Children need adults to teach them wise ways of handling money. Here are some age-appropriate lessons in financial reality to teach your kids.
Under Age 6: Take Care of Your Stuff
It doesn’t take long for children to see that their stuff can get lost, broken, or taken. Teach kids to avoid all that by taking good care of their things. This means putting away toys, bringing bikes in out of the rain, and making sure the cat doesn’t shred the Barbie clothes.
Age 6-10: It Takes Money to Get Stuff
At the store, ask kids this age to examine unit prices on the mounted price tags to see what’s the best value. If you pay in cash, you can demonstrate the cost of a cart full of food with a handful of bills. Take a look at the receipt together if you pay with plastic. Either way, it’s time well spent.
Age 11-13: To Earn Money, You Need to Work
Thanks to advertisers, tweens want stuff. At that age, our kids knew they had to make money to buy extra stuff like computer games. We didn’t do allowances, but they could either earn money from us for jobs like washing windows or from others through some kind of business: selling or doing something for money. Either way, they needed to work.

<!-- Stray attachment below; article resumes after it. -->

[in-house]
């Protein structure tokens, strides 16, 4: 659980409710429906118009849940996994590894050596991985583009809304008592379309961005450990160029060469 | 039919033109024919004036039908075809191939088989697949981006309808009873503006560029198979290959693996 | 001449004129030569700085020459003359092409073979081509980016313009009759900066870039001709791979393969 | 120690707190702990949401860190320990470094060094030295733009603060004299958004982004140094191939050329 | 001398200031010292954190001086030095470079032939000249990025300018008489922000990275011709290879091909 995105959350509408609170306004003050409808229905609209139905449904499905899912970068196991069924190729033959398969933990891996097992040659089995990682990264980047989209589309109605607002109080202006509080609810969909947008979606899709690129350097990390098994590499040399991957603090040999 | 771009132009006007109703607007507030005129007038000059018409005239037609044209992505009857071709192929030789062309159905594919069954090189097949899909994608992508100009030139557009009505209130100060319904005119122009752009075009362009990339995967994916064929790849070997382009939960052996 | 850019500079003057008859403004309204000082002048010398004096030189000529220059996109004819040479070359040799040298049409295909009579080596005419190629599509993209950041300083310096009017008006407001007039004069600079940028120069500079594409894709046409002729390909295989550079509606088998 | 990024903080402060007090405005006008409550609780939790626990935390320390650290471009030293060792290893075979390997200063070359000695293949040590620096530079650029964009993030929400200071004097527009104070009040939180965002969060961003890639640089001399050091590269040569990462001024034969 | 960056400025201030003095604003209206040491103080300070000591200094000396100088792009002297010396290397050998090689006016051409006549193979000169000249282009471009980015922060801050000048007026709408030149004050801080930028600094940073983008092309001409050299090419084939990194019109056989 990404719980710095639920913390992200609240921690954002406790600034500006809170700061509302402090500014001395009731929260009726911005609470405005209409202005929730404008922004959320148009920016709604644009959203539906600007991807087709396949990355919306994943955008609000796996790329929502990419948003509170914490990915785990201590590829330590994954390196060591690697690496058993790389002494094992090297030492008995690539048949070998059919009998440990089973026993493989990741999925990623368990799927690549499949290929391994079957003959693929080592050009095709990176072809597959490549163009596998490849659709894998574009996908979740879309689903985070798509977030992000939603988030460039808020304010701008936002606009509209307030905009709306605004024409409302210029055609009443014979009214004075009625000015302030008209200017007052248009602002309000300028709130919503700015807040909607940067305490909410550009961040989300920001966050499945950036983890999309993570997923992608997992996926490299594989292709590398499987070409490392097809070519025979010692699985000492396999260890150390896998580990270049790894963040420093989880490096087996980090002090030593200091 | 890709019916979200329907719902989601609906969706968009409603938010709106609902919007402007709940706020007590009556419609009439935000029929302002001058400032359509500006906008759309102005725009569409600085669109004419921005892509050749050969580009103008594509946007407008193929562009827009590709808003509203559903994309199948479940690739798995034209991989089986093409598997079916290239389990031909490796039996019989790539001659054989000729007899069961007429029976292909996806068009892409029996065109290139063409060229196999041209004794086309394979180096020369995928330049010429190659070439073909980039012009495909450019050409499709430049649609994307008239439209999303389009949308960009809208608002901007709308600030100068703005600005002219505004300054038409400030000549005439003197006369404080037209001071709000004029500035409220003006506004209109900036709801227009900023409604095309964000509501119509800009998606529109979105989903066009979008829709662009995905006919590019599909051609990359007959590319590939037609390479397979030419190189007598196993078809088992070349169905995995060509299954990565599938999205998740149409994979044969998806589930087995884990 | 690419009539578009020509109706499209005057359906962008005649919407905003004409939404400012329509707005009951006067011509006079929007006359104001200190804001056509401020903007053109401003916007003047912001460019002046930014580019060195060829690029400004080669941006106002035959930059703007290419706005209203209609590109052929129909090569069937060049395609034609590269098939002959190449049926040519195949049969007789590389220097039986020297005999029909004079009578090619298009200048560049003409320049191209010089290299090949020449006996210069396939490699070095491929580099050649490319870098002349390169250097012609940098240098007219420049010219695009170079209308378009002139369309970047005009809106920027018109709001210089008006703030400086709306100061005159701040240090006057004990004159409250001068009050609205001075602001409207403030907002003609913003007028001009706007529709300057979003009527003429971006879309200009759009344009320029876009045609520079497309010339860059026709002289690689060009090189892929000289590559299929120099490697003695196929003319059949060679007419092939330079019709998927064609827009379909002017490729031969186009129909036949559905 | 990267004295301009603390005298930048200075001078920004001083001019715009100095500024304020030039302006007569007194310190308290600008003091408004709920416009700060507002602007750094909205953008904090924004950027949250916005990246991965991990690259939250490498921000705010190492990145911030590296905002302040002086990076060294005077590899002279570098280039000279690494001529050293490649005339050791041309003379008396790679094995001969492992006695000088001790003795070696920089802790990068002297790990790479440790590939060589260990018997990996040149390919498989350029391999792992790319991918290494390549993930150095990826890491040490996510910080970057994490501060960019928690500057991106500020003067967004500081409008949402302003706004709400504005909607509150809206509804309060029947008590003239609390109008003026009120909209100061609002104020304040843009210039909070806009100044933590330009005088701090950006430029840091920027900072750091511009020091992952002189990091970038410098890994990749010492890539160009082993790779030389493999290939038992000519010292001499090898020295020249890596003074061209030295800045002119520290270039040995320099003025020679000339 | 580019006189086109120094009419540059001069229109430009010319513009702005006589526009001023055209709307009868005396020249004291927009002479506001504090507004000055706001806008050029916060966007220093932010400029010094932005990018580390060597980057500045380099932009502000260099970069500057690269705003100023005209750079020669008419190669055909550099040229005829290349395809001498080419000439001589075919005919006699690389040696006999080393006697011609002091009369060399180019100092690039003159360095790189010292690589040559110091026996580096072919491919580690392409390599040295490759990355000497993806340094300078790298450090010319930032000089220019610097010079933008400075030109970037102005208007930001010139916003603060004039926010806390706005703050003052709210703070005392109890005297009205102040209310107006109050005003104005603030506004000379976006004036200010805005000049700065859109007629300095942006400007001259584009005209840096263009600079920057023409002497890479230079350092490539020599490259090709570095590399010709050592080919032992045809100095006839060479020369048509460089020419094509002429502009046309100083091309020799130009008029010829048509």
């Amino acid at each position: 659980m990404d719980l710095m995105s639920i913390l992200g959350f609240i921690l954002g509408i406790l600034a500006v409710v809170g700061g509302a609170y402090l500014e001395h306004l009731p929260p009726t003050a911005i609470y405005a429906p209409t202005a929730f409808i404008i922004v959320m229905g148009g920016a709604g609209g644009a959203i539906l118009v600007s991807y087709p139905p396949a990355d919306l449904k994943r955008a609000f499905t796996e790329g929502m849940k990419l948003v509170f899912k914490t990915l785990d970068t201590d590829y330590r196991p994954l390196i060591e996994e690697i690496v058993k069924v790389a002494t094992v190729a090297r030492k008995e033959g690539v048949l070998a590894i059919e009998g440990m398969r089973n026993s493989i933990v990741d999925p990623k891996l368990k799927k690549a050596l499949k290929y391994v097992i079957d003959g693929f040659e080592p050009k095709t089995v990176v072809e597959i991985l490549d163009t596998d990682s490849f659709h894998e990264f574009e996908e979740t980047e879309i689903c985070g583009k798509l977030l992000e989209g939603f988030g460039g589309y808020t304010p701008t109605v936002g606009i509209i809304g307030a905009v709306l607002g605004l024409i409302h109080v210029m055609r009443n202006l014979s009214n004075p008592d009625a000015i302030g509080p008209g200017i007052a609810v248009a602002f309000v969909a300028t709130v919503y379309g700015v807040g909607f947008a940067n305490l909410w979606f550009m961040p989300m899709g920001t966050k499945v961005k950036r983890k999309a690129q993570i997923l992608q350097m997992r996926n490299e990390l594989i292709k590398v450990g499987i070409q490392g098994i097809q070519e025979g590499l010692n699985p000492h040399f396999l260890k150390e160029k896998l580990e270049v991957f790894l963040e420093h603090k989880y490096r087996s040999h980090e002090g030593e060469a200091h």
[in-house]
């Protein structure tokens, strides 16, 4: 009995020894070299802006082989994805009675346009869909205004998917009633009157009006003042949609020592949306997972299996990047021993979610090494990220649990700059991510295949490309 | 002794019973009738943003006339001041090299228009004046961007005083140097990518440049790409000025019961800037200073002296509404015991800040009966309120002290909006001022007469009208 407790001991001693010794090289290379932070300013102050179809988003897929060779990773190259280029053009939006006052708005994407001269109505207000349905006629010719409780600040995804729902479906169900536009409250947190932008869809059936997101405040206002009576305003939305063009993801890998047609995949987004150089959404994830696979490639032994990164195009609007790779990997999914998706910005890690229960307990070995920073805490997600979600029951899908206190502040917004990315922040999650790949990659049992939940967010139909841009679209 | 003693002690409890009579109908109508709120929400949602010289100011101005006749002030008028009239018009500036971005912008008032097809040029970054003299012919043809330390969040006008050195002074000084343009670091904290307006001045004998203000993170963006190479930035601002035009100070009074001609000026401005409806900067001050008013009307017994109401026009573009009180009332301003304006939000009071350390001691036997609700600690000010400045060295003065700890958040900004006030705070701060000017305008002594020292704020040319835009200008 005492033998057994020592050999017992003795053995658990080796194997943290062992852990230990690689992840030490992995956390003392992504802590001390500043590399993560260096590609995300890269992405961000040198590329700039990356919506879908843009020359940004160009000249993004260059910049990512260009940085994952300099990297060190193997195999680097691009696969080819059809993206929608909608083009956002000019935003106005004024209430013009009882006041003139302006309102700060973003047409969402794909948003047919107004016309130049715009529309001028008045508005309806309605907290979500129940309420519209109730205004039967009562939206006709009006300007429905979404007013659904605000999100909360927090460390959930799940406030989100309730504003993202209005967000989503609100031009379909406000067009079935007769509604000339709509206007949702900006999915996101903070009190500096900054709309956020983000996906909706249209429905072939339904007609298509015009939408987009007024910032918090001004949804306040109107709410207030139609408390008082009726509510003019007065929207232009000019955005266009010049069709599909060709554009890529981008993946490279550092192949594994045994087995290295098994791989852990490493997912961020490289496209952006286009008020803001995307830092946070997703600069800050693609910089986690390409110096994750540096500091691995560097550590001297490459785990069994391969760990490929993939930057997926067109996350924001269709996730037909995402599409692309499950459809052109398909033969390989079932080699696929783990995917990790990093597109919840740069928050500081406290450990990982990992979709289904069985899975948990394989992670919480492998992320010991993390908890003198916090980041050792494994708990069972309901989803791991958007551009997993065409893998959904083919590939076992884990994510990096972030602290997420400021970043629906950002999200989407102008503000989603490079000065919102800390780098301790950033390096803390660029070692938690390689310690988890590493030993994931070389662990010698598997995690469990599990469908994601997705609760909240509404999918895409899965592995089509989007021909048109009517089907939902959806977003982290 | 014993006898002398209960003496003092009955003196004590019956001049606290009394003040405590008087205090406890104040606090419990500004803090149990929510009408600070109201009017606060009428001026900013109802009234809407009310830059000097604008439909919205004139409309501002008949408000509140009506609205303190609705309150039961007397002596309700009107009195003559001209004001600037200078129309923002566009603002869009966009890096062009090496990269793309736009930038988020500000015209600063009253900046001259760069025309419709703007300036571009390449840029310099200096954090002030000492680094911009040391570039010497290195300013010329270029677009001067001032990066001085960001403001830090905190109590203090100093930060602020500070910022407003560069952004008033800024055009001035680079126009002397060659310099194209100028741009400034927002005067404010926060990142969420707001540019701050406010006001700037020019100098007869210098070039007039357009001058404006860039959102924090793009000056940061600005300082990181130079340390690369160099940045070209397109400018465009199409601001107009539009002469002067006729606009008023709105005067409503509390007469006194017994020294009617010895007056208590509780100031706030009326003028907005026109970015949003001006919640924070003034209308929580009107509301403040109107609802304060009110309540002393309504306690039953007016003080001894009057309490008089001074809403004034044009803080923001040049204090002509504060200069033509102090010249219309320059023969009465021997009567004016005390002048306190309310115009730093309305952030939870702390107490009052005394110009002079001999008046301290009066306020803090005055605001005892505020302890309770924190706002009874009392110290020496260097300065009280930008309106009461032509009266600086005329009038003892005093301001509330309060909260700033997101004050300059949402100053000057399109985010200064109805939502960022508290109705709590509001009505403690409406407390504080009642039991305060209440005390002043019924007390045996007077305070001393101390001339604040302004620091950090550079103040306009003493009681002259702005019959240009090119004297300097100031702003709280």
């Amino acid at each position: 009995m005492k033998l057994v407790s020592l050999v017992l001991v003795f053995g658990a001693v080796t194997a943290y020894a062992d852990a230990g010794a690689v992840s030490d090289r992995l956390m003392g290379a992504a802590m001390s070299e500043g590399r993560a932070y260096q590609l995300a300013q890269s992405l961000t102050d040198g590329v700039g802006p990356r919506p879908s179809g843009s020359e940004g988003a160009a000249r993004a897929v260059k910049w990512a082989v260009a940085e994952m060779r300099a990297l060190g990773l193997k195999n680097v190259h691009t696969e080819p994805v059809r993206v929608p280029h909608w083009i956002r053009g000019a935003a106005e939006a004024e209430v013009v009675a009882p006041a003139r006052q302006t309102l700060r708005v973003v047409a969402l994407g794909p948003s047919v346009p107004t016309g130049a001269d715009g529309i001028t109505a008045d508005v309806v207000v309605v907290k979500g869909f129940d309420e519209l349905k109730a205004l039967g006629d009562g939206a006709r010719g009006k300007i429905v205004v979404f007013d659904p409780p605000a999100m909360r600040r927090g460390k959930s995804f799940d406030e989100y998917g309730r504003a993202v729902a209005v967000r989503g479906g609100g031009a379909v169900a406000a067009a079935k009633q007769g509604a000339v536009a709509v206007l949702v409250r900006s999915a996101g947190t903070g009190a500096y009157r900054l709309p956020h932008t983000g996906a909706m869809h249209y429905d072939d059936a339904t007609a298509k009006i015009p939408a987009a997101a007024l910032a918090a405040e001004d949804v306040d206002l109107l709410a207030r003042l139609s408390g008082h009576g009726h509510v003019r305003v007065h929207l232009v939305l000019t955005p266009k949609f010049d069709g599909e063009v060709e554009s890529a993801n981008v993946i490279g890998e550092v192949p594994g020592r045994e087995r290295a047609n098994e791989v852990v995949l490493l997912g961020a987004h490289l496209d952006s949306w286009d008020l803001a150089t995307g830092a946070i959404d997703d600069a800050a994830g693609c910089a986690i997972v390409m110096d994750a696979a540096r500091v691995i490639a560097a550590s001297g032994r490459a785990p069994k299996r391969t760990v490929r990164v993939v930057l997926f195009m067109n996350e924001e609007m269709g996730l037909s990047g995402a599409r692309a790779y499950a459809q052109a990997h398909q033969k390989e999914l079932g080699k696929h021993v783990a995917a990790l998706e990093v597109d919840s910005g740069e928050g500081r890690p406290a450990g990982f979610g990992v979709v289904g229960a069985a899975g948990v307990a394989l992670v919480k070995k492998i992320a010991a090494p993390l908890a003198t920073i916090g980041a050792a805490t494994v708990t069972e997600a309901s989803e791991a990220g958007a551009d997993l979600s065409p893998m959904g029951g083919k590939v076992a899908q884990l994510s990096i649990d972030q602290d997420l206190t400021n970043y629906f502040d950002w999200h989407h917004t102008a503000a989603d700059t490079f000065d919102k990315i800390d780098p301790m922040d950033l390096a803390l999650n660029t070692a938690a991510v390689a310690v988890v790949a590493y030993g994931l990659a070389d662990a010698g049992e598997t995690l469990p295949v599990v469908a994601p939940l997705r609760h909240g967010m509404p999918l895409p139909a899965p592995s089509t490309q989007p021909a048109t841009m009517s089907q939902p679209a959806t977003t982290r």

Age 14-18: Think Ahead – Save Up for Stuff
The driving course was expensive, so our son knew he’d need to wait to get his license. That was not okay with him, so he saved up and paid for it himself. Later on, he paid cash for a car the same way using mowing money. He had a business, a goal, and a plan to save more than he spent. This mindset will help teens learn to plan. Later on, it will keep them out of debt.
Teach these lessons to your kids but remember this: they’ll learn best when they see adults being wise with money too. Because we were transparent with our children about our financial goals and challenges, they’re now financially savvy adults.